SOSUS Arrays are being placed in a standby status in which the data is available but not continuously monitored. In the event of a resurgence in the global submarine threat the worldwide network of fixed undersea surveillance systems such as the Sound Surveillance System (SOSUS) a critical asset. Since the end of the Cold War, Reservists have been increasing their role in this mission area. In a recent report, entitled The Future Naval Reserve: Roles & Missions, Size & Shape, the Assistant Secretary of Defense for Reserve Affairs stated that "expanding Reserve Component participation in this area would help protect the capital investment and maintain the infrastructure in peacetime for a potential resurgent undersea threat." This report also notes that, in the absence of a global threat, Reservists are helping to meet today's more limited surveillance needs while training for the future.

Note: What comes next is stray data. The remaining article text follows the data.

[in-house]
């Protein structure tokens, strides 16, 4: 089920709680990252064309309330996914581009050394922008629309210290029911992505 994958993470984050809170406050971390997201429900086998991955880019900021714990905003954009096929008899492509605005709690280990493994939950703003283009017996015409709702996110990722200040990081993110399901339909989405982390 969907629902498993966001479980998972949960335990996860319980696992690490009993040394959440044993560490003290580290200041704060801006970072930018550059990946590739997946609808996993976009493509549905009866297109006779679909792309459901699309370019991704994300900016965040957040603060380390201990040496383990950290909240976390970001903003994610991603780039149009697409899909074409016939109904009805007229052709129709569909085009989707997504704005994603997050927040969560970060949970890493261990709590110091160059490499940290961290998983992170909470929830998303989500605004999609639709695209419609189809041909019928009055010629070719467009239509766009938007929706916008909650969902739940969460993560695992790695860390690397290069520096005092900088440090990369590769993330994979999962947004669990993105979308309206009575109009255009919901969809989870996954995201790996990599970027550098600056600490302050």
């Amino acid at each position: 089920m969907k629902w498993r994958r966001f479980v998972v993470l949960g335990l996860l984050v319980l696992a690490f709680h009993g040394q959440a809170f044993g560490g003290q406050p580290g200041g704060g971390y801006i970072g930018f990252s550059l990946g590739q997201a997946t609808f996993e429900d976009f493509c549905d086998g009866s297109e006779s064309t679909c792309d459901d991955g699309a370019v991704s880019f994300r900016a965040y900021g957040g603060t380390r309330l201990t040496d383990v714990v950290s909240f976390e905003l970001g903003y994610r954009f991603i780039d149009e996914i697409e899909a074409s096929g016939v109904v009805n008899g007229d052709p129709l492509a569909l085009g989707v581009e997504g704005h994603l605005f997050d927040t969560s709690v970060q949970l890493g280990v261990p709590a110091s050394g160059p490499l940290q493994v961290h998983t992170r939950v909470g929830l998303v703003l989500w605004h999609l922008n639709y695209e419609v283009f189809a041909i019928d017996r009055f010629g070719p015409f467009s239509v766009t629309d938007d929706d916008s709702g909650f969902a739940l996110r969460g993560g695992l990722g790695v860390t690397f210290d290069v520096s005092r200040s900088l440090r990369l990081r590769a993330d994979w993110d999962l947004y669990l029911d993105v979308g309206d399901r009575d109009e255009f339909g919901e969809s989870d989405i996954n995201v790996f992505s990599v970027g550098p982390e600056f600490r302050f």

The deployment and maintenance of the undersea components of the IUSS shore systems is accomplished by technicians and engineers operating from IUSS Cable Support Ships. 

Under operational command of the U.S. Navy's Commander Undersea Surveillance (CUS) IUSS shore systems are staffed and operated by uniformed U.S. Navy personnel. System life cycle and engineering support is provided by carreer civil servants (NISE East Code 341) and contractor personnel located at the IUSS Operations Support Center (IOSC). 

With the end of the Cold War, SOSUS hydrophone arrays in both the Atlantic and Pacific face an uncertain future of shutdowns and closings. Consolidation of SOSUS by array retermination, remoting, or closure will be complete by FY97. Recent closures include Bermuda, Adak, and Keflavik. All other arrays will remain operational. SOSUS in the North Pacific is currently being analyzed for low-frequency vocalizations from marine mammals living in the open ocean.